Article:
You are not logged in.

1

Sunday, April 13th 2008, 12:21am

Danish Experimental Sub........

Gemini Experimental Sub, Denmark Submarine laid down 1936

Displacement:
550 t light; 563 t standard; 600 t normal; 631 t full load

Dimensions: Length overall / water x beam x draught
160.00 ft / 160.00 ft x 20.00 ft (Bulges 24.00 ft) x 12.00 ft (normal load)
48.77 m / 48.77 m x 6.10 m (Bulges 7.32 m) x 3.66 m

Armament:
2 - 0.79" / 20.0 mm guns (1x2 guns), 0.24lbs / 0.11kg shells, 1936 Model
Anti-aircraft guns in deck mount
on centreline amidships, all raised guns - superfiring
2 - 0.51" / 13.0 mm guns in single mounts, 0.07lbs / 0.03kg shells, 1936 Model
Machine guns in deck mounts
on side, all amidships, all raised mounts - superfiring
Weight of broadside 1 lbs / 0 kg
Shells per gun, main battery: 1,000
6 - 17.7" / 450 mm submerged torpedo tubes

Armour:

- Conning tower: 0.59" / 15 mm

Machinery:
Diesel Internal combustion generators plus batteries,
Electric motors, 2 shafts, 1,612 shp / 1,203 Kw = 16.00 kts
Range 4,000nm at 10.00 kts
Bunker at max displacement = 68 tons

Complement:
59 - 78

Cost:
£0.135 million / $0.541 million

Distribution of weights at normal displacement:
Armament: 0 tons, 0.0 %
Armour: 1 tons, 0.2 %
- Belts: 0 tons, 0.0 %
- Torpedo bulkhead: 0 tons, 0.0 %
- Armament: 0 tons, 0.0 %
- Armour Deck: 0 tons, 0.0 %
- Conning Tower: 1 tons, 0.2 %
Machinery: 45 tons, 7.5 %
Hull, fittings & equipment: 354 tons, 58.9 %
Fuel, ammunition & stores: 50 tons, 8.4 %
Miscellaneous weights: 150 tons, 25.0 %

Overall survivability and seakeeping ability:
Survivability (Non-critical penetrating hits needed to sink ship):
223 lbs / 101 Kg = 915.6 x 0.8 " / 20 mm shells or 0.3 torpedoes
Stability (Unstable if below 1.00): 1.10
Metacentric height 0.5 ft / 0.2 m
Roll period: 13.8 seconds
Steadiness - As gun platform (Average = 50 %): 0 %
- Recoil effect (Restricted arc if above 1.00): 0.00
Seaboat quality (Average = 1.00): 0.00

Hull form characteristics:
Hull has a flush deck
Block coefficient: 0.456
Length to Beam Ratio: 6.67 : 1
'Natural speed' for length: 12.65 kts
Power going to wave formation at top speed: 57 %
Trim (Max stability = 0, Max steadiness = 100): 50
Bow angle (Positive = bow angles forward): 1.00 degrees
Stern overhang: 0.00 ft / 0.00 m
Freeboard (% = measuring location as a percentage of overall length):
- Stem: 0.00 ft / 0.00 m
- Forecastle (20 %): 0.00 ft / 0.00 m
- Mid (50 %): 0.00 ft / 0.00 m
- Quarterdeck (20 %): 0.00 ft / 0.00 m
- Stern: 0.00 ft / 0.00 m
- Average freeboard: 0.00 ft / 0.00 m
Ship tends to be wet forward

Ship space, strength and comments:
Space - Hull below water (magazines/engines, low = better): 118.6 %
- Above water (accommodation/working, high = better): 0.0 %
Waterplane Area: 2,051 Square feet or 191 Square metres
Displacement factor (Displacement / loading): 248 %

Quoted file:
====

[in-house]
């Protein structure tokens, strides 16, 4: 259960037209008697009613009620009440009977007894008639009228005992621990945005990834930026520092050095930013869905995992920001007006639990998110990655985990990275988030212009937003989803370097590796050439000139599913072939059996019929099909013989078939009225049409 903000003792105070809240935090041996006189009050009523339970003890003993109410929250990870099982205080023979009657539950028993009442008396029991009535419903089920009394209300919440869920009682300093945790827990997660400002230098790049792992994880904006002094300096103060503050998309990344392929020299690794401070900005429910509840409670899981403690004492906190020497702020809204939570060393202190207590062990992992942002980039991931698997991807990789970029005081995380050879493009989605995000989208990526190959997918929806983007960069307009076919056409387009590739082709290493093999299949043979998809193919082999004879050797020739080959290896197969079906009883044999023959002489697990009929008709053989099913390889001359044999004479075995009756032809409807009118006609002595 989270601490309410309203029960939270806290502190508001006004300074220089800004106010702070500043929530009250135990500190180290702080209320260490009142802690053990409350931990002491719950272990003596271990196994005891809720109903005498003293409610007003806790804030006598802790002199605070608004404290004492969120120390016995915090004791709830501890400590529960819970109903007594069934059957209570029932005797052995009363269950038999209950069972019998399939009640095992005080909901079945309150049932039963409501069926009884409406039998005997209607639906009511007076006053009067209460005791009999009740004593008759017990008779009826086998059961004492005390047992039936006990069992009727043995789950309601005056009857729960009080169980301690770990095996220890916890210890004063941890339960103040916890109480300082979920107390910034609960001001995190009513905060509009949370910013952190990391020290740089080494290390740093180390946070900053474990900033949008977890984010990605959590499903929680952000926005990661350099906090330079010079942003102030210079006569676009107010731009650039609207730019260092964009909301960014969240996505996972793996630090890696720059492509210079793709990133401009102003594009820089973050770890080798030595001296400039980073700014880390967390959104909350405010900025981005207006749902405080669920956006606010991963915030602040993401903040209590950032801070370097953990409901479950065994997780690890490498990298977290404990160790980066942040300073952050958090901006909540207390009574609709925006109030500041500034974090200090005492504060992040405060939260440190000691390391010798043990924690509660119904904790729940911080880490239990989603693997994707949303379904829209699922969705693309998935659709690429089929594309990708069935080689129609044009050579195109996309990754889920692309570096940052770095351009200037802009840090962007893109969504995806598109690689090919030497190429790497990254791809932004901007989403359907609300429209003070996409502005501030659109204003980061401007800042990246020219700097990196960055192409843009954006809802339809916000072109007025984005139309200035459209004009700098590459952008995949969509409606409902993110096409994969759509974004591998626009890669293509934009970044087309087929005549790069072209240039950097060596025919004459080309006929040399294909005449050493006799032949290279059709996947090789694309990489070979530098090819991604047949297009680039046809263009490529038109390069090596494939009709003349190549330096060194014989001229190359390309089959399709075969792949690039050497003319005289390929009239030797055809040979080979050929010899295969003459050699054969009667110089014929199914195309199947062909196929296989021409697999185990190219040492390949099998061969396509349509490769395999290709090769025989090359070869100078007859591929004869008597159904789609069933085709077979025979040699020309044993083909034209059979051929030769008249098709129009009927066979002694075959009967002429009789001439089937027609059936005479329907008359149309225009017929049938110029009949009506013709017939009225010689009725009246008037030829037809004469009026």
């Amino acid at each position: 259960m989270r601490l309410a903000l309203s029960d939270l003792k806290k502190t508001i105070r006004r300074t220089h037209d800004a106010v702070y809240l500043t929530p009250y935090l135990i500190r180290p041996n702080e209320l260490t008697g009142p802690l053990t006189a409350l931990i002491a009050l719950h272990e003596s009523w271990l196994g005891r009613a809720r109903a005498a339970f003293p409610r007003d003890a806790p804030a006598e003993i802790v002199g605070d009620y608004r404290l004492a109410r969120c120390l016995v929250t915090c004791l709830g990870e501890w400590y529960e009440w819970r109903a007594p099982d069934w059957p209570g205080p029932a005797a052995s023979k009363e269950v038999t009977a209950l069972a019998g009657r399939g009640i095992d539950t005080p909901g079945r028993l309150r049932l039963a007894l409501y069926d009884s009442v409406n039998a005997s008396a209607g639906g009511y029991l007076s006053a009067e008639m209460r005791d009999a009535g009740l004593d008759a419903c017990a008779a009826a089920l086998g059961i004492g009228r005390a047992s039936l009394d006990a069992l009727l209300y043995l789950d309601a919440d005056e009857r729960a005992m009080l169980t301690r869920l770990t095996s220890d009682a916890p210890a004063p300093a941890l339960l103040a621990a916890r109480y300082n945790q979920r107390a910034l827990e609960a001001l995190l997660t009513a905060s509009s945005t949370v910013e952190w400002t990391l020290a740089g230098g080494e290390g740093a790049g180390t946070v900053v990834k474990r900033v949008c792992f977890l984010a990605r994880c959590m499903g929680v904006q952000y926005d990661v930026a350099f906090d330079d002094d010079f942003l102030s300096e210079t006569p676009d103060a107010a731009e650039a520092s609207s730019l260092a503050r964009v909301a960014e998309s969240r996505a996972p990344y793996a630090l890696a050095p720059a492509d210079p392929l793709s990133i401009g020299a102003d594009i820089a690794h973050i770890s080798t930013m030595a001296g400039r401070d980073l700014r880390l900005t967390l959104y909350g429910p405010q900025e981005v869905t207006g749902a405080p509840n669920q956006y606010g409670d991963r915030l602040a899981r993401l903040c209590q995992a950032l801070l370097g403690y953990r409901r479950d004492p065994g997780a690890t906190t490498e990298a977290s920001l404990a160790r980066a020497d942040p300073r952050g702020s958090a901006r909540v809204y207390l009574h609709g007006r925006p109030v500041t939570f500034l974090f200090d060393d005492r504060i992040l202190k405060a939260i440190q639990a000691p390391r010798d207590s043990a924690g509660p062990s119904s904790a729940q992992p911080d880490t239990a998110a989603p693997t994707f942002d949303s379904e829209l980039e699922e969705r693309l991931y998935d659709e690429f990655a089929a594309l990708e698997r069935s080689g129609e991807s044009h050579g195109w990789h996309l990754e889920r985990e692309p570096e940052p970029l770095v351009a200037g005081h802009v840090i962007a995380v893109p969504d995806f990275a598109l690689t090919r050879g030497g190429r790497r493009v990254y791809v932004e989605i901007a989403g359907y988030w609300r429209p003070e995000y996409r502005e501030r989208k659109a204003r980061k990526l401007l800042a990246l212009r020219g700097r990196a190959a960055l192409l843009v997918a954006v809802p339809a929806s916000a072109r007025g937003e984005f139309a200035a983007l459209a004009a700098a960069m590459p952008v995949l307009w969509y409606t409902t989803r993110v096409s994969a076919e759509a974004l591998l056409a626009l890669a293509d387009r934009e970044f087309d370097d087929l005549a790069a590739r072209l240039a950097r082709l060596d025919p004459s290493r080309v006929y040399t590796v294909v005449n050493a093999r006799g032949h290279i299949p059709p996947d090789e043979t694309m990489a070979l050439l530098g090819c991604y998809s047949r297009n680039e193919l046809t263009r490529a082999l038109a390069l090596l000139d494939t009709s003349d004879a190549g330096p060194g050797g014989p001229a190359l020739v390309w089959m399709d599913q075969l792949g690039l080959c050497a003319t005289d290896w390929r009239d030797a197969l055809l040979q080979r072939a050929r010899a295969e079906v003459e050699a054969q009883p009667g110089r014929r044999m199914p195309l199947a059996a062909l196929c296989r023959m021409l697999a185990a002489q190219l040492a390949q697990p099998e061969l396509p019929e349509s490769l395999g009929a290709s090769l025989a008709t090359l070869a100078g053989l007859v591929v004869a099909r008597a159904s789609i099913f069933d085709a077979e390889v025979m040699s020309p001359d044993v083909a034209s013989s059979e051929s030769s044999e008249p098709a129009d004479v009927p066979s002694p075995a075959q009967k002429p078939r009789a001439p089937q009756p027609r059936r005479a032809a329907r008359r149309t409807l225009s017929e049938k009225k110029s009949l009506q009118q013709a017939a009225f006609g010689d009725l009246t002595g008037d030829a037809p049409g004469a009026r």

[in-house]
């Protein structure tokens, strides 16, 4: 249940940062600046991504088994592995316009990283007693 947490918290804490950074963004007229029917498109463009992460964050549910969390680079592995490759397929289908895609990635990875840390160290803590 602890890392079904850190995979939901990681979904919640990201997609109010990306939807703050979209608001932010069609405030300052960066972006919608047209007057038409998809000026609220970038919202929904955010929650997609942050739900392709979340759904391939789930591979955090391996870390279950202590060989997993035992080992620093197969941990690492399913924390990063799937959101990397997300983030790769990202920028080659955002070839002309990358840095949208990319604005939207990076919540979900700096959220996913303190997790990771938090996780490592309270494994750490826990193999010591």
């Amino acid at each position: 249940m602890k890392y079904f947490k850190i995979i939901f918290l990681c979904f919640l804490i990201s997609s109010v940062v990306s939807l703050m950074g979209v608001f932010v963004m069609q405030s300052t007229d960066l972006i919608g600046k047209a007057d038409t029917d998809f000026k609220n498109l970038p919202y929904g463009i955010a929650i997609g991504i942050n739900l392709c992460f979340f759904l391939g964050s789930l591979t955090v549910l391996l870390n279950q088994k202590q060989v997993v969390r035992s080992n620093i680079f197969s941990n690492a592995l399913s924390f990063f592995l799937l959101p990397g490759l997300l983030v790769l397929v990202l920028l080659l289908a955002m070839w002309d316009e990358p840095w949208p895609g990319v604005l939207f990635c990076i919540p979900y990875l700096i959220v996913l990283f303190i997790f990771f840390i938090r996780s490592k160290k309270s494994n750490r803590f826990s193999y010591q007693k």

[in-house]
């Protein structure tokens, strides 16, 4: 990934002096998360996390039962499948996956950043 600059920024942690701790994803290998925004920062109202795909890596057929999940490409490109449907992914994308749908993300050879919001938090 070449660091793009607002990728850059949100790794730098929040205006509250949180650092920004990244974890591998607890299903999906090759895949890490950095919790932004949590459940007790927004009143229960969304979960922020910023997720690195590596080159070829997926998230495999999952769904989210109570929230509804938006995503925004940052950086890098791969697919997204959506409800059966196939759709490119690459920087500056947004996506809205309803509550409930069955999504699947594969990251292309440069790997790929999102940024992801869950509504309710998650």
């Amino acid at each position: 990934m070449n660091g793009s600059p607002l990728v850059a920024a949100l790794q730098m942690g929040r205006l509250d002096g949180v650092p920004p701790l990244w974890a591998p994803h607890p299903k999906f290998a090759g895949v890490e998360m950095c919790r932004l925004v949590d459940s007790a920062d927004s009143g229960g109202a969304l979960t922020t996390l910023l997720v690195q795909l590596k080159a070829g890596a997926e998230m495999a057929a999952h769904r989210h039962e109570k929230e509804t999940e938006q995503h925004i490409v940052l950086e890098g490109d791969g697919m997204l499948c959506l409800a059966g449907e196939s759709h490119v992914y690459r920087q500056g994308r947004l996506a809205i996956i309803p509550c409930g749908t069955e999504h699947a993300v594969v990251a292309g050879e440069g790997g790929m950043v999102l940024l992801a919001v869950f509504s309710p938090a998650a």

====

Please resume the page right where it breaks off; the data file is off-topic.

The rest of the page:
Structure weight / hull surface area: 112 lbs/sq ft or 548 Kg/sq metre
Hull strength (Relative):
- Cross-sectional: 3.86
- Longitudinal: 2.82
- Overall: 3.05
Hull space for machinery, storage, compartmentation is cramped
Room for accommodation and workspaces is extremely poor
Ship has quick, lively roll, not a steady gun platform
Caution: Lacks seaworthiness - very limited seakeeping ability

Diving depths
-Normal = 305 ft
-Emergency = 488 ft
-Crush = 762 ft

Designed to be able to make better use of the shallow waters of the Kattegat, Baltic and North Sea, the Gemini has a twin pressure hull layout; 2 tubes side by side, with connecting hatches between the two, allowing alternate routes fore and aft.

(Drawing to follow!)

2

Sunday, April 13th 2008, 12:46am

Its an interesting concept, but the stacked arrangement is most likely better, offering less drag for one.

3

Sunday, April 13th 2008, 4:29pm

I wanted to avoid a tall hull, hence the side by side arrangement. The drag would only be an issue on the surface, once your under there shouldn't be any difference.

4

Sunday, April 13th 2008, 5:09pm

I can see it would aid survivabilty but what happens if one side floods and the other stays dry? You won't surface again for sure. I don't know why but in my mind for five years time is some kind of 'Oscar' SSGN sized sub in WW. Is that where Denmark will ultimately end up?

I can't see any other obvious benefits myself.

Does each tube have two forward and one aft torpedo tube?

5

Sunday, April 13th 2008, 5:18pm

Quoted

I don't know why but in my mind for five years time is some kind of 'Oscar' SSGN sized sub in WW

Well, with the Sen-Toku class, Japan will be well on the way to that size. :)

6

Sunday, April 13th 2008, 7:09pm

Quoted

Originally posted by Hood
I can see it would aid survivabilty but what happens if one side floods and the other stays dry? You won't surface again for sure. I don't know why but in my mind for five years time is some kind of 'Oscar' SSGN sized sub in WW. Is that where Denmark will ultimately end up?


I doubt if any sub would come back up with half of it flooded, so it's kind of a moot point....
The ballast tank arrangement is one each side plus two smaller ones above and below the centerline...
I don't know about nuclear power yet........

Quoted

I can't see any other obvious benefits myself.


Shorter hull (160ft versus 320ft), built on smaller slips, but with the advantage of greater internal volume.



Quoted

Does each tube have two forward and one aft torpedo tube?

Yes